Shannon was kind enough to forward me a link to Jezebel’s post highlighting a recent study done in Scotland that purports to show a benefit for kids who face their parents in their strollers. I’m not one to care a whole hell of a lot about things like this, but for some reason, this piqued my interest enough to go looking for the original study, bu a Dr. Suzanne Zeedyk, and I have to say, I managed to stumble upon one huge, steaming pile of meconium (that’s newborn baby shit for those of you who haven’t had the pleasure).

(It’s here I’ll reveal that my alarm bells first went off when I was only able to find the research on the National Literacy Trust website and not in a peer-reviewed journal; that sort of thing is usually the initial sign that the research couldn’t pass peer-review muster.)

One of the biggest reported findings of this research is that kids who are facing their parents are far more likely to be sleeping (which Zeedyk reports has “tentatively been interpreted as an indicator of stress levels”). The problem is that Zeedyk doesn’t look at that number in light of the ages of the kids she observed, and realities about behaviors of children at those ages. So let’s do that, starting with the numbers.

In her second research results table, Zeedyk reported 386 total children who were observed to be sleeping. In the same table, she reported 828 total children who they estimated to be under a year of age, 35% of whom were sleeping, for a total of 290 children under the age of one and sleeping. That means that 75% of the sleeping children were under the age of one. A reasonable researcher might stop here and ask herself: is there anything about children less than one year of age that might explain increased sleep other than stroller choice? Apparently, Zeedyk didn’t think so and plowed onward, not considering the simple fact that infants sleep more than toddlers no matter what the variable. (Seriously, it’s one of the cardinal three behaviors of an infant: eat, poop, and sleep — I say this both as a parent and a pediatrician. A quick persual of tables of sleep duration by age, in anything from Ferber’s book to childhood neuroscience texts, shows that infants sleep on the order of a few hours more a day than toddlers, who sleep more than school-age kids.)

Now let’s go onward with Zeedyk, looking at her eighth research results table, the one in which she “shows” that stroller direction affected rates of sleeping in the youngest age group. I literally cannot explain her results in this table; the numbers just don’t make any sense. In it, she claims to have 392 total observations of whether or not a child was sleeping (287 sleeping, 195 awake) — but she has 766 observations of stroller direction (492 facing away from the parent, 274 towards). How the hell does this make any sense? There’s no possible way for those numbers to be unequal without you throwing away those 374 missing observations of whether the kid was sleeping; this is literally crap science, something that would be laughed out of the most basic clinical research class. (Nevermind that in her prior table 2, Zeedyk recorded 828 observations of children under 1, out of whom roughly 538 were not sleeping — but in this table, she only shows 105 children in this age group not sleeping. Again, I can make absolutely no sense out of this.)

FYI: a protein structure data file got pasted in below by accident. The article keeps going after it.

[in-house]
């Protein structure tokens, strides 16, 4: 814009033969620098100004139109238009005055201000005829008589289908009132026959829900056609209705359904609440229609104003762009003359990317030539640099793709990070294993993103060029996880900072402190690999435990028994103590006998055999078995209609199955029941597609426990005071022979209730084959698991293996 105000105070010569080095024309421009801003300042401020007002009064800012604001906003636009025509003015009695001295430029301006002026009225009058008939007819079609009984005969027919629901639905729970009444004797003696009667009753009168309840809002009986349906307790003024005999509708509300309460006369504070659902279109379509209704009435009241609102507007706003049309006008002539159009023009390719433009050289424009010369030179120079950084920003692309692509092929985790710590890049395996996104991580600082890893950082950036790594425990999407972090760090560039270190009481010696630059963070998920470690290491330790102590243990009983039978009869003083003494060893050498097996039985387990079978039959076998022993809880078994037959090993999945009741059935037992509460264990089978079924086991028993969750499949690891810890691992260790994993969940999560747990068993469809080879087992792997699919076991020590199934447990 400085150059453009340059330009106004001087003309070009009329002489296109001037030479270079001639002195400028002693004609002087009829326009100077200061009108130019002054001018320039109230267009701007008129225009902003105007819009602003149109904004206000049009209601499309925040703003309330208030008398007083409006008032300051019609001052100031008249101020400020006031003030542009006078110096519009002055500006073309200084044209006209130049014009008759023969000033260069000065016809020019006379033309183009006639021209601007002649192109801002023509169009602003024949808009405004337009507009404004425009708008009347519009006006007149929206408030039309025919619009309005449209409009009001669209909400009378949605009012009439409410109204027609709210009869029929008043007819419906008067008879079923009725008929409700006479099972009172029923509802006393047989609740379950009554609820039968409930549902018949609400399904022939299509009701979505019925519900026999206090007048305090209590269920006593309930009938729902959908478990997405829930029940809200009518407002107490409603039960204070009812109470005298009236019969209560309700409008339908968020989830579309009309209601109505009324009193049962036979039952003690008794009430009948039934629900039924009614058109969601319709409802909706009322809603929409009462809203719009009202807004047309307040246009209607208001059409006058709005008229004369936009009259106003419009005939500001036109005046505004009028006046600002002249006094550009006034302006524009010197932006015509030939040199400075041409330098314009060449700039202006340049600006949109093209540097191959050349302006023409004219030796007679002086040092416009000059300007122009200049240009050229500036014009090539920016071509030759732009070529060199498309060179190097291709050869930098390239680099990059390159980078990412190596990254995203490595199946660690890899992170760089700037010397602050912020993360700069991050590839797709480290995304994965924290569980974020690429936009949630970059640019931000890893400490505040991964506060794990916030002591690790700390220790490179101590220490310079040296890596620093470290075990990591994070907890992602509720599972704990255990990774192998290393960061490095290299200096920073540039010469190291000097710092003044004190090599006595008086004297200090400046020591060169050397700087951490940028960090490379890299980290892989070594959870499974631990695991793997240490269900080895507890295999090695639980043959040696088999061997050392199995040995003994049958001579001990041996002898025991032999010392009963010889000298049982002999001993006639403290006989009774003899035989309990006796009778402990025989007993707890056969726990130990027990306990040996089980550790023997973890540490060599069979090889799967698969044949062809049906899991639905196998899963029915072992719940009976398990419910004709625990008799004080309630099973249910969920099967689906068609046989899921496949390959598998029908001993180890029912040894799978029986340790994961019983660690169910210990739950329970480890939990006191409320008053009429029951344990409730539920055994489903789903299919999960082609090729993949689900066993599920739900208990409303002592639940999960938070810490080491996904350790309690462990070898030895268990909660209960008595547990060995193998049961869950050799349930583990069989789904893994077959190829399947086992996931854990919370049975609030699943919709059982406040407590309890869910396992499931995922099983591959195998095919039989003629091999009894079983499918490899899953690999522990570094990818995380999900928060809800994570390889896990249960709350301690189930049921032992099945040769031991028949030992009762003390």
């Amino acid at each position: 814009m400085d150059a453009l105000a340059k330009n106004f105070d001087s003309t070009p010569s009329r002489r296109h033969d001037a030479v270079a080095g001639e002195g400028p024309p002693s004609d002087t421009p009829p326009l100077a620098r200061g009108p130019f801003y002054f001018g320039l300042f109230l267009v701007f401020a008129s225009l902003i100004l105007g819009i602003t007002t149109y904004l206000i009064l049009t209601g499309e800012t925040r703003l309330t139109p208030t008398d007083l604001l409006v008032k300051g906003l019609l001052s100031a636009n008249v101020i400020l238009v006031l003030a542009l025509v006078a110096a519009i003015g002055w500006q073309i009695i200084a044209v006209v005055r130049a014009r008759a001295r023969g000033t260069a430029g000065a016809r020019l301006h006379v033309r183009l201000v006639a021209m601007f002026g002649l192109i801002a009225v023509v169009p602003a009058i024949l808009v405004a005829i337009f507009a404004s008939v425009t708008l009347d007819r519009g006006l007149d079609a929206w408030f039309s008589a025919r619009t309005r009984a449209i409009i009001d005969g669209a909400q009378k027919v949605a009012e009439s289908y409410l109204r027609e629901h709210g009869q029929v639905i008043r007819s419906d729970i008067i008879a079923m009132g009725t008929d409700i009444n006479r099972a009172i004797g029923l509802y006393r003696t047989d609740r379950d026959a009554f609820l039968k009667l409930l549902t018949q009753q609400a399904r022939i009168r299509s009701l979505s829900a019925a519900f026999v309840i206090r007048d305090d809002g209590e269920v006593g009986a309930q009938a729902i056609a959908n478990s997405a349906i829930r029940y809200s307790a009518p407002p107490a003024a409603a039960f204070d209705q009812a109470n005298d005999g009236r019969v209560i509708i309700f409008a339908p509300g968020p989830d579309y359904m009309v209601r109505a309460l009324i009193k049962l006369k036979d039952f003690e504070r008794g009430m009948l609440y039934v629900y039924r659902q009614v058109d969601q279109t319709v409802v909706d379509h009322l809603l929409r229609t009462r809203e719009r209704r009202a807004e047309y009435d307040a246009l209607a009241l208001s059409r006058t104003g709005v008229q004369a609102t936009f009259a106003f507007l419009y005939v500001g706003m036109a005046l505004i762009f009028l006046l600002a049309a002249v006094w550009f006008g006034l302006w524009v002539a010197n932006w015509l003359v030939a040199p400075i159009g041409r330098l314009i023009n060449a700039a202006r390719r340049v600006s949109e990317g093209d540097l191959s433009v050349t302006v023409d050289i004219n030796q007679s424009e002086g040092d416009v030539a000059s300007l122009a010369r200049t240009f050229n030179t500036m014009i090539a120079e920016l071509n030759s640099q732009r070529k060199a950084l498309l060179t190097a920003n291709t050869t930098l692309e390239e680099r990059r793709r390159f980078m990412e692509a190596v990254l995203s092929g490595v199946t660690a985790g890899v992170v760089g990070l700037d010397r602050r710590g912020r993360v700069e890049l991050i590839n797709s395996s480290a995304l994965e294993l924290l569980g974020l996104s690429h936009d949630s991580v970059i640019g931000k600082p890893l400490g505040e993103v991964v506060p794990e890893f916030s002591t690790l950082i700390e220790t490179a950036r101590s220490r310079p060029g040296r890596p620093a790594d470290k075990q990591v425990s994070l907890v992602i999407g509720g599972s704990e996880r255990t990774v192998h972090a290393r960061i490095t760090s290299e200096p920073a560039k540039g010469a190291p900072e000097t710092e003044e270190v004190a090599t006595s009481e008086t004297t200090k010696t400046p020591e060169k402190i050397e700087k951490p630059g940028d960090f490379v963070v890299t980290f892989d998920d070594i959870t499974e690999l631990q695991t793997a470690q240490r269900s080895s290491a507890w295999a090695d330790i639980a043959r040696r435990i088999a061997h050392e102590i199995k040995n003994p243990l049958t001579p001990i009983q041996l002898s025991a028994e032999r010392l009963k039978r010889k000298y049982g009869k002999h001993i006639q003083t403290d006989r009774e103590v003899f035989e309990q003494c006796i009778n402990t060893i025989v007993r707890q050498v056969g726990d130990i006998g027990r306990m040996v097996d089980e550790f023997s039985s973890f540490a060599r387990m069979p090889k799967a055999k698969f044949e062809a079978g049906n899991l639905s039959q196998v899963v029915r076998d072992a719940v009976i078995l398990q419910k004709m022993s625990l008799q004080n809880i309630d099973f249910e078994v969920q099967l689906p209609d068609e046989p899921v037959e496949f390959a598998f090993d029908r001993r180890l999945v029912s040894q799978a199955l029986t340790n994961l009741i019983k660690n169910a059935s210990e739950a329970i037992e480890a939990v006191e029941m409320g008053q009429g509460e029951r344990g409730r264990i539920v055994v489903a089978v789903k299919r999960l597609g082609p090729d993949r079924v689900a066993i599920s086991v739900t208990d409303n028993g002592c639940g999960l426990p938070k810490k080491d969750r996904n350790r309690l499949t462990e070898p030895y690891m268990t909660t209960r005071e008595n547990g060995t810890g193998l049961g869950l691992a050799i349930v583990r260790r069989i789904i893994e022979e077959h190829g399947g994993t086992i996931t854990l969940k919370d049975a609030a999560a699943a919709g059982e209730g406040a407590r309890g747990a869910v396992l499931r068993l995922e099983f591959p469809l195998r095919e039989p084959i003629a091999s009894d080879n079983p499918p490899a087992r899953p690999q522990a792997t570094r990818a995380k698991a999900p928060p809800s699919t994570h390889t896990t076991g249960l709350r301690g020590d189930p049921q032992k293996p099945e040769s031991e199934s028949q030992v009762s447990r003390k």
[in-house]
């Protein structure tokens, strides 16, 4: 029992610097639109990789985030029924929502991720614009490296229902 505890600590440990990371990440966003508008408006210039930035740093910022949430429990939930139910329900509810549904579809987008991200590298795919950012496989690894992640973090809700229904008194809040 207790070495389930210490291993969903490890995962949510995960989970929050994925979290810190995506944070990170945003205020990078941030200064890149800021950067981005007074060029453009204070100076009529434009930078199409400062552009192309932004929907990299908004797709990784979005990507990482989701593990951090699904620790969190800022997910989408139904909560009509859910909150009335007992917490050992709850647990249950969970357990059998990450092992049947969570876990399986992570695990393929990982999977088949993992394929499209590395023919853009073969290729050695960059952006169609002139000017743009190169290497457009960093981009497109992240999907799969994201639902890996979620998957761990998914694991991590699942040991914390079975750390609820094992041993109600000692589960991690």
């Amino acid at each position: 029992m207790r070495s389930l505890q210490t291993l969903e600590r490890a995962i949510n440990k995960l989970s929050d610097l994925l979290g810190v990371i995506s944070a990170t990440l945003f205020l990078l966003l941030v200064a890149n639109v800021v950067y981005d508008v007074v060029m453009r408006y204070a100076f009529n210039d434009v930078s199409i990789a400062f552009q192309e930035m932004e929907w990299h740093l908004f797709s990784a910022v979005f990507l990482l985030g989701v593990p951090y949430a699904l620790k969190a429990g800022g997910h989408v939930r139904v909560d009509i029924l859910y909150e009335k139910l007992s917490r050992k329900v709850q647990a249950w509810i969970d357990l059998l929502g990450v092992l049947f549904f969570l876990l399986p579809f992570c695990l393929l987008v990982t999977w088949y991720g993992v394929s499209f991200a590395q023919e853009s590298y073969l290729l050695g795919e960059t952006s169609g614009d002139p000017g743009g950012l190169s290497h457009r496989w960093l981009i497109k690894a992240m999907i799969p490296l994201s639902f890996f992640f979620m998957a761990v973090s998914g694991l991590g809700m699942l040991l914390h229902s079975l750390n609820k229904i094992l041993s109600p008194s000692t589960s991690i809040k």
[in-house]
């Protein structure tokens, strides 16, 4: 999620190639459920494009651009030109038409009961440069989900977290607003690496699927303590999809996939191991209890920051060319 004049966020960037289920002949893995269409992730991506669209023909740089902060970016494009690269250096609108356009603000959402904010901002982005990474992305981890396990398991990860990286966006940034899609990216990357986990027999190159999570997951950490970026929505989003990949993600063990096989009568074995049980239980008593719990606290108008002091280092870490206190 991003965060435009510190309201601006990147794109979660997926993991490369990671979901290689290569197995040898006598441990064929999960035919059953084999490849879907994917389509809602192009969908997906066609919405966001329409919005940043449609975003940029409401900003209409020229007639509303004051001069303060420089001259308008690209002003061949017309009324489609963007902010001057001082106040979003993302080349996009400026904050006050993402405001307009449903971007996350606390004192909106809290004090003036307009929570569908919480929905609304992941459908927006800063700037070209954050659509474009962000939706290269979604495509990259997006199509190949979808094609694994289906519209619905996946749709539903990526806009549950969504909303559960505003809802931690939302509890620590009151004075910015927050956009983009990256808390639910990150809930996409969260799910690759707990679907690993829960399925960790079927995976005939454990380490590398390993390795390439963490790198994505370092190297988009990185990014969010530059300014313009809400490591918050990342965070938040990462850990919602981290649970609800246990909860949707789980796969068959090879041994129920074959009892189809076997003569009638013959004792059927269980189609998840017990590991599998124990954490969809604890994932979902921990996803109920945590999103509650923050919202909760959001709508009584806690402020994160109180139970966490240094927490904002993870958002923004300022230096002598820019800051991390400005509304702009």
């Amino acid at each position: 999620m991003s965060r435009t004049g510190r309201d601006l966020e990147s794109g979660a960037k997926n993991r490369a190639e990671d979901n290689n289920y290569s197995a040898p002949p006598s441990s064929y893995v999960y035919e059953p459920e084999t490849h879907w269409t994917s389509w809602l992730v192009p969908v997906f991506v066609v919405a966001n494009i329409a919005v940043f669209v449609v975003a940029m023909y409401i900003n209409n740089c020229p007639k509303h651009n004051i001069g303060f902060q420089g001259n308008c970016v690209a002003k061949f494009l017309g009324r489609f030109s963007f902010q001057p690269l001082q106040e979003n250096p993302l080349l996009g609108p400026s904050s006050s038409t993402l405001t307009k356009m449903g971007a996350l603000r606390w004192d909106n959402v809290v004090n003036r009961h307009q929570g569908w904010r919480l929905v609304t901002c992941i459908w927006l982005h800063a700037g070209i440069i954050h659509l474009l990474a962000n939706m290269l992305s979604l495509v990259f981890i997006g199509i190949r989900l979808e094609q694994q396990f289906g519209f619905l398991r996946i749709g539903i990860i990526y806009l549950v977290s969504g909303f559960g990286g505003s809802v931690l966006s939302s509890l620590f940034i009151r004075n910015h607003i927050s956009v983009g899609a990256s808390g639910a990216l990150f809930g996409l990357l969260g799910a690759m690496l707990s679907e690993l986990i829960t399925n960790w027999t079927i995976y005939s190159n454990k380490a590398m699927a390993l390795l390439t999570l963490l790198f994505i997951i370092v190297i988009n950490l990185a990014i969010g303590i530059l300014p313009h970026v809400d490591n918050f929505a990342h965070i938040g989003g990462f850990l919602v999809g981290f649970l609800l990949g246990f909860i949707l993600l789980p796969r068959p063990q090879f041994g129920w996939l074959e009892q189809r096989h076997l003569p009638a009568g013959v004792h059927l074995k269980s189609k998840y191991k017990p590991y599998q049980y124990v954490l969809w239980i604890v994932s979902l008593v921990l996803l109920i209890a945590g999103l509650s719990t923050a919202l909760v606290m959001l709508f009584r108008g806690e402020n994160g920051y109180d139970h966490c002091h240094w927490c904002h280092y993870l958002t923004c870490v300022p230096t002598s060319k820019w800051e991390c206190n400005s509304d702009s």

Another thing: Zeedyk openly admits that she has no clue if the adult in an observed child/adult paring was a parent (versus a grandparent, a nanny, an aunt, or whomever), but then dismisses this with, “Because there is no way of making such distinctions, for the purposes of this study we have treated all adults in the sample as parents. The conclusions that will be drawn from this study, regarding the extent to which infants are experiencing interactions with adults during outdoor journeys, are in no way compromised by this decision.” Ummm, huh?!? Does she try to justify this immense logic leap at all? Nope.

I could go on and on with this — it’s actually sort of fun, a way to use all my critical-research-reading skills for parenting purposes — but I’ll just leave it at that. If you’re a parent who’s considering turning your dear kiddo around to face you just because of Dr. Zeedyk’s “study,” I’d suggest that there’s probably more evidence of a cellphone in Africa causing cancer in your child than the direction of his or her stroller affecting jack shit.

And now, because I can’t resist, a few little things:

  • There are all kinds of places where even Zeedyk’s simple numbers don’t match up. For example, her tables show that she had more observations for what the one to two year-old kids were doing (980) than she had observations of how the one to two year-olds were being transported (978) — why is that? Are we to believe that there were any cases in which she was able to figure out if the kid was awake or asleep but unable to tell whether the kid was in a forward-facing or rearward-facing stroller? This is just weird. Similarly, in the table comparing stroller direction to child activity, she shows 1,659 observations of the stroller facing away; in the table comparing stroller direction to age, she only has 1,650 observations of the stroller facing away. What happened to those other nine kids? Including them in one evaluation while excluding them from the other doesn’t make much sense.